9 items tagged “tommacwright”
Playing with ActivityPub (via) Tom MacWright describes his attempts to build the simplest possible ActivityPub publication—for a static site powered by Jekyll, where he used Netlify functions to handle incoming subscriptions (storing them in PlanetScale via their Deno API library) and wrote a script which loops through and notifies all of his subscriptions every time he publishes something new. # 10th December 2022, 12:58 am
Working with the web platform is dealing with history, with the accumulated matter of quirksmode and good-enough standards. In exchange for the ability to deliver instantly-updating software directly to customers with no middlemen and no installation, you have to absorb a great deal of nearly-useless information that’s entirely about dodging meaningless traps.
lon lat lon lat lon. Tom MacWright’s definitive guide to the (latitude, longitude) v.s. (longitude, latitude) debate. The answer is frustrating: both orders are used by significant software, so there’s no single answer that will satisfy everyone. I’ve recently been mostly convinced over to the longitude, latitude side mainly because that’s a better fit for the non-geospatial x, y pattern. # 10th February 2022, 4:32 pm
GitHub Burndown (via) Neat Observable notebook by Tom MacWright—give it a GitHub access token and the name of a repo and it pulls the details of every issue and plots a burndown chart over time, showing how long issues stay open for. The code is worth spending some time with—the way it fetches data from the paginated JSON API is a really great example of using generators with Observable, and the chart itself is a lovely clear example of Observable Plot. # 10th February 2022, 4:29 pm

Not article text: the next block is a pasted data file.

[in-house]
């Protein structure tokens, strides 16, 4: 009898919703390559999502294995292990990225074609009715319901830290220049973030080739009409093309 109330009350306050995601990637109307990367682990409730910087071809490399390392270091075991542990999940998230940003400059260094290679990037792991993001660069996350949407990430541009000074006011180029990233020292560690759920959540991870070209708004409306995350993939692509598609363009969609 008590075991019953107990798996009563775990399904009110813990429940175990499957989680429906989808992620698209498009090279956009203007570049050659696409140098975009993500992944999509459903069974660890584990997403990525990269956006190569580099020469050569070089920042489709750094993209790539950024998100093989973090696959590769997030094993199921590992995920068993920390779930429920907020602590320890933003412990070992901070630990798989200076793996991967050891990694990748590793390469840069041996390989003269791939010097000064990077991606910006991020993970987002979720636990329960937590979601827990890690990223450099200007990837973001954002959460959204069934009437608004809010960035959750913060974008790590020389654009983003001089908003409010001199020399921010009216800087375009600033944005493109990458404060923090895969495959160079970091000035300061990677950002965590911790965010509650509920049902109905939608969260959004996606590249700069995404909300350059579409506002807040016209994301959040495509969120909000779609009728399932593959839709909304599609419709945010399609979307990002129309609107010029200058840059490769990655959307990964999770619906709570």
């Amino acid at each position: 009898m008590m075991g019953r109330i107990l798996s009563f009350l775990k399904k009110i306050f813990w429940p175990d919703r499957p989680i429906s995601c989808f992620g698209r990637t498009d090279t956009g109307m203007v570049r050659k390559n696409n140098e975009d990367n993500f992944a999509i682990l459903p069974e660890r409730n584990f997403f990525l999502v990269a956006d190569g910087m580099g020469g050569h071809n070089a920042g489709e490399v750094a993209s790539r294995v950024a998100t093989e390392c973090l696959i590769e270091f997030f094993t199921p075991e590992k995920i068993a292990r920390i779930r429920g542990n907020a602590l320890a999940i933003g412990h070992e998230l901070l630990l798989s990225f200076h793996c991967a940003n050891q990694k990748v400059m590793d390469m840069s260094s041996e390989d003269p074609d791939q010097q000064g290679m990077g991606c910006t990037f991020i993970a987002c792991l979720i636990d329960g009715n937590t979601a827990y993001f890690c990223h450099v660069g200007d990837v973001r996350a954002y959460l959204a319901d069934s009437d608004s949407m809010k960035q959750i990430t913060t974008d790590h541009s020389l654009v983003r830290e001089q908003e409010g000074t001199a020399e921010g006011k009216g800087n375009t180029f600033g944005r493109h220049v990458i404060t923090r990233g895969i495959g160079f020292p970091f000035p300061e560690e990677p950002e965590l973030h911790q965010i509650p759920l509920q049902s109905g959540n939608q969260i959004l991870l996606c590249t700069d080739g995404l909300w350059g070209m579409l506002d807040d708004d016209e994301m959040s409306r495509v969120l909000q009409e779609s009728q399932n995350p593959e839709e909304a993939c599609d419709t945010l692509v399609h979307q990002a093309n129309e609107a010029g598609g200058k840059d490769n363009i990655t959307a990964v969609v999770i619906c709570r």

Working on datasette-leaflet last week re-kindled my interest in using Datasette as a GIS (Geographic Information System) platform. SQLite already has strong GIS functionality in the form of SpatiaLite and datasette-cluster-map is currently the most downloaded plugin. Most importantly, maps are fun![... 1334 words]
And for what? Again—there is a swath of use cases which would be hard without React and which aren’t complicated enough to push beyond React’s limits. But there are also a lot of problems for which I can’t see any concrete benefit to using React. Those are things like blogs, shopping-cart-websites, mostly-CRUD-and-forms-websites. For these things, all of the fancy optimizations are optimizations to get you closer to the performance you would’ve gotten if you just hadn’t used so much technology.
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